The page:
CHRIS A RUSNAK
Tips for getting the
best vacation videos
A first consideration for any video shooting
is to find the sun. Don’t shoot toward it or
you’ll get complete shading of your subject.
PHOTOS: © CUSTOM PRODUC TIONS, INC.
Next, get close!
A brief wide
shot can show
but faces are
where the real
Think in shots
Do you wonder why nobody watched that 45-minute video of
the family at Disneyland? ;e one you shot without stopping the
camera? It’s not that they didn’t want to watch it. It’s that they
couldn’t. A;er 30 seconds they felt so claustrophobic they would
have chewed o; a leg to escape.
Humans are visual animals. We process visual information fast.
Look up from this article and notice how your eyes scan for information. Our brains need detail and movement to hold our attention. A single long shot bores us. We feel trapped and uncomfortable.
;e solution? Don’t run your camera nonstop. Find something
interesting. Aim. Shoot—and when it stops being interesting, stop
recording and point somewhere else. Your short shots will add up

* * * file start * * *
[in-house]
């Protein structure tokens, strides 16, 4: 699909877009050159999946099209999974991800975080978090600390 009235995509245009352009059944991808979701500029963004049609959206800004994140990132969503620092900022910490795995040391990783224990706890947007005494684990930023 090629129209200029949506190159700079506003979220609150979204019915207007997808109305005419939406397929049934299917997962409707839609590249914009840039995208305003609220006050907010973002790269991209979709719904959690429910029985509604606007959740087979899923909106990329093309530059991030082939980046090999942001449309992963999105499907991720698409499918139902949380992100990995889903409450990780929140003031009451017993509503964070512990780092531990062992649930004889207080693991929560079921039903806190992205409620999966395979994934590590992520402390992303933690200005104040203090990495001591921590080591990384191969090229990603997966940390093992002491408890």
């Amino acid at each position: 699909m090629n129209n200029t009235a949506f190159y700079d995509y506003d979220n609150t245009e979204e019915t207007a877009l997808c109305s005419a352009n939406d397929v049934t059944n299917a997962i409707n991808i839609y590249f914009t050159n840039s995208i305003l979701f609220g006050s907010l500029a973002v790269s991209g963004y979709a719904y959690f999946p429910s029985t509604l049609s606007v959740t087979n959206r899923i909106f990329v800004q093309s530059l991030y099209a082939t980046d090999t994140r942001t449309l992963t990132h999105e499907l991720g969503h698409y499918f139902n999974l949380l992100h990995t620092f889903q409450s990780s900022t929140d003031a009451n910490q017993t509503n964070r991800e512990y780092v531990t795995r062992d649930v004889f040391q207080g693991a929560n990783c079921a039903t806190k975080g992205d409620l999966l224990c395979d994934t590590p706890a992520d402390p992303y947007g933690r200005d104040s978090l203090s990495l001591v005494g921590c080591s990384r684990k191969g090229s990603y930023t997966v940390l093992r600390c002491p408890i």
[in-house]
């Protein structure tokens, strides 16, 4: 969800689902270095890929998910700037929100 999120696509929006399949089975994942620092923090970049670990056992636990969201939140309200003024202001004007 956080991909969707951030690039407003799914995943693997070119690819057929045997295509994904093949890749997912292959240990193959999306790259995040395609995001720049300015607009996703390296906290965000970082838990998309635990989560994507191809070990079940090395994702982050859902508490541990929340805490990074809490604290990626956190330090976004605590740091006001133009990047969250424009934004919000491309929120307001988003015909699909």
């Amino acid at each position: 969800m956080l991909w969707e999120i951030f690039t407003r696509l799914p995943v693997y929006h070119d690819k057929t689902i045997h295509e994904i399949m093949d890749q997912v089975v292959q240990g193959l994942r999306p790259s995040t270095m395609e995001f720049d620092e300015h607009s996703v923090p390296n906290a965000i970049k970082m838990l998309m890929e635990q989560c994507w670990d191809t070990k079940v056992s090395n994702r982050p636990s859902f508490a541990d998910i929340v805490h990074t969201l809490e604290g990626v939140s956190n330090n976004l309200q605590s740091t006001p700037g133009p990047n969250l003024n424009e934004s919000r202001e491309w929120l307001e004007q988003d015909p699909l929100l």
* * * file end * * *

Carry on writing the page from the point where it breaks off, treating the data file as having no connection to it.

to a shorter, more professional video.
Bonus tip: Even if you love to edit on your computer (and most
people never bother), you’ll shoot better video if you keep it tight.
Treat your video camera like a still camera
You don’t move with a still camera—it would blur. You aim
;rst, then click.
Try that with your video camera. Point the lens, look at the
screen to make sure your picture is good and press “Start.” Stop when
you’ve got the shot, and repeat. ;e rhythm you’re going for is move,
point, shoot, stop—move, point, shoot, stop.
;e result: well-framed shots in which the motion of the subject catches and holds viewers’ attention, without the distraction of
the frame careering all over the place.
Bonus tip: Aim at the people, not the scenery. In 20 years
Niagara Falls will look the same, but your 5-year-old will be grown
and gone. You’ll cherish the memory.
Zoom with your feet
Networks cover baseball games with huge zoom lenses that
can show us the pitcher’s nostrils from behind home plate. ;e
cameras are bolted to concrete platforms with state-of-the-art
gearing to keep the image steady. ;at’s because zoom lenses mag-